In our work with Higher Ed institutions, we often notice a similar stumbling block. Many institutions take the same approach to CRM procurement and implementations as they do to ERP procurements and implementations—with a focus on features, functions, and configuration. But there are significant differences between these solutions that lead me to suggest that a different approach is needed for CRM.
ERP systems, by and large, are relatively mature and have built-in support for standard Higher Education business processes such as registration, fund based accounting, financial aid, etc. The focus in an ERP implementation is on configuration, data conversion, and changing current established business processes.
Further, success of ERP projects is often rooted in how little disruption to the institution and its constituents was introduced in the transition to a new system. If all goes well with the implementation, no one notices, or barely notices. If all does not go well with the implementation and students have difficulty registering or receiving financial aid disbursements or employees are paid incorrectly or the CFO cannot report with confidence on the financial status of the institution, well, everyone notices—and that is not a desirable outcome.
The Proof is in the Potential
A CRM system, on the other hand, represents potential. Another way to think about CRM is that a CRM system has the potential to enhance and extend current business processes. In other words, CRM systems do not have built-in processes to support Higher Education, although some vendors are attempting a move in this direction. And interestingly, if a CRM project fails, very few people notice because core business processes continue to function.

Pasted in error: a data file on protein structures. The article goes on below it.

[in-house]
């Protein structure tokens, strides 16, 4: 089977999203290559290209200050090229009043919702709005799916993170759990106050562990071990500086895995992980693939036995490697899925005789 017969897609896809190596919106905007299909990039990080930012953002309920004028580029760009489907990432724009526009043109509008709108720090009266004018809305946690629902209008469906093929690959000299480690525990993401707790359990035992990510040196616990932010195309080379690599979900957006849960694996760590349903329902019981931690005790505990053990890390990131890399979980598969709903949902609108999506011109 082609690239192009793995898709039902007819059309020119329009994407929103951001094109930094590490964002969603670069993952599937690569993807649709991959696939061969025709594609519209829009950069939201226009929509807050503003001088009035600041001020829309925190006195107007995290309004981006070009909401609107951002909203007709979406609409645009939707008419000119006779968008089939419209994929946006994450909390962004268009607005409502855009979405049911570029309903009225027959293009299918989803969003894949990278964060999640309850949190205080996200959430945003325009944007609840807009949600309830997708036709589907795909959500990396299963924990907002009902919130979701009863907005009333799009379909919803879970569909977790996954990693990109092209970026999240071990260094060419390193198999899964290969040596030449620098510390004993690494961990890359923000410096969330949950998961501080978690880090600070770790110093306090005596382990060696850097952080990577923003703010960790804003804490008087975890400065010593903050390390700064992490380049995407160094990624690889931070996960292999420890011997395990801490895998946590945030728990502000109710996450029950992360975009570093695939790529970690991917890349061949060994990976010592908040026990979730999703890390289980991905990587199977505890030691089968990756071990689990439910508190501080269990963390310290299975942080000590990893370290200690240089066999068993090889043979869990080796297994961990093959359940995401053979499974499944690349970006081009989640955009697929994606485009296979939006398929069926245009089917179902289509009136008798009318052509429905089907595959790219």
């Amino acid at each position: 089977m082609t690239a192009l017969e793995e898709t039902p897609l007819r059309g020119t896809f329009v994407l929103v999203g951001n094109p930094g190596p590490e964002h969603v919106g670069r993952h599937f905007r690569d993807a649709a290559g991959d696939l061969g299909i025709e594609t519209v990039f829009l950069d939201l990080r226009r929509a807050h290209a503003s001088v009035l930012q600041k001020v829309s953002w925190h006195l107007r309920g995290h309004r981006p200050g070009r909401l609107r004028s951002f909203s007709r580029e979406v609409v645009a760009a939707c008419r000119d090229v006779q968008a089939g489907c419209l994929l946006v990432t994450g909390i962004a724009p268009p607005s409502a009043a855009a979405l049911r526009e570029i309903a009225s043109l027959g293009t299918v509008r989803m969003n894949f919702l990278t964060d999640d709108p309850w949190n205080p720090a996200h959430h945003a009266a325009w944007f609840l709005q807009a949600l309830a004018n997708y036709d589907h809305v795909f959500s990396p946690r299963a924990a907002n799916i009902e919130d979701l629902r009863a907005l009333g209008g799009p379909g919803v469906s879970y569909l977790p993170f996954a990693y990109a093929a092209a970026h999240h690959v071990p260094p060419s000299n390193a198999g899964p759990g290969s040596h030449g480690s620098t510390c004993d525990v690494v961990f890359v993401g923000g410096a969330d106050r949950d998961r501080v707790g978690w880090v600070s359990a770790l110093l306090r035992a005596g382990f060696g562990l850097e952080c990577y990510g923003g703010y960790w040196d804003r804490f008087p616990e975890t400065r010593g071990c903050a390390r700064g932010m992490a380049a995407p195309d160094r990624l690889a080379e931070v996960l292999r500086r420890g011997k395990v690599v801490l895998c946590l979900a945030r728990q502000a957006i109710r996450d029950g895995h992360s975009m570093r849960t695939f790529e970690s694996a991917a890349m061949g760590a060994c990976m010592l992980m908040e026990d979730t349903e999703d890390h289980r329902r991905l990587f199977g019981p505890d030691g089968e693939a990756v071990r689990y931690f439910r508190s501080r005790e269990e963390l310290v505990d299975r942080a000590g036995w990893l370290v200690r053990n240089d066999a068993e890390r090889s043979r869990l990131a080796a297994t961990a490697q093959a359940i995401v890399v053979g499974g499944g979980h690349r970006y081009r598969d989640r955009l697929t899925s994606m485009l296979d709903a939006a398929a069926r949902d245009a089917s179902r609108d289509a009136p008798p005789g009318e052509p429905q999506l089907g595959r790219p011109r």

At its core, CRM systems:
- Offer an approach to track communications and social media interactions
- Offer an approach to understand relationships, for example, among and between
- Government Entities
- High Schools
- Offer capabilities to identify a subgroup to target or report on for whatever reason
- A capability to obtain a 360º view of an entity
Better tracking of communications, better understanding of relationships, the ability to target subgroups, and having a 360º view are not, in my view, success criteria. Instead, institutions need to clearly define anticipated business outcomes (e.g., better yield, better retention, increase alumni participation, etc.) and focus on process and change management if they want to be truly successful implementing CRM.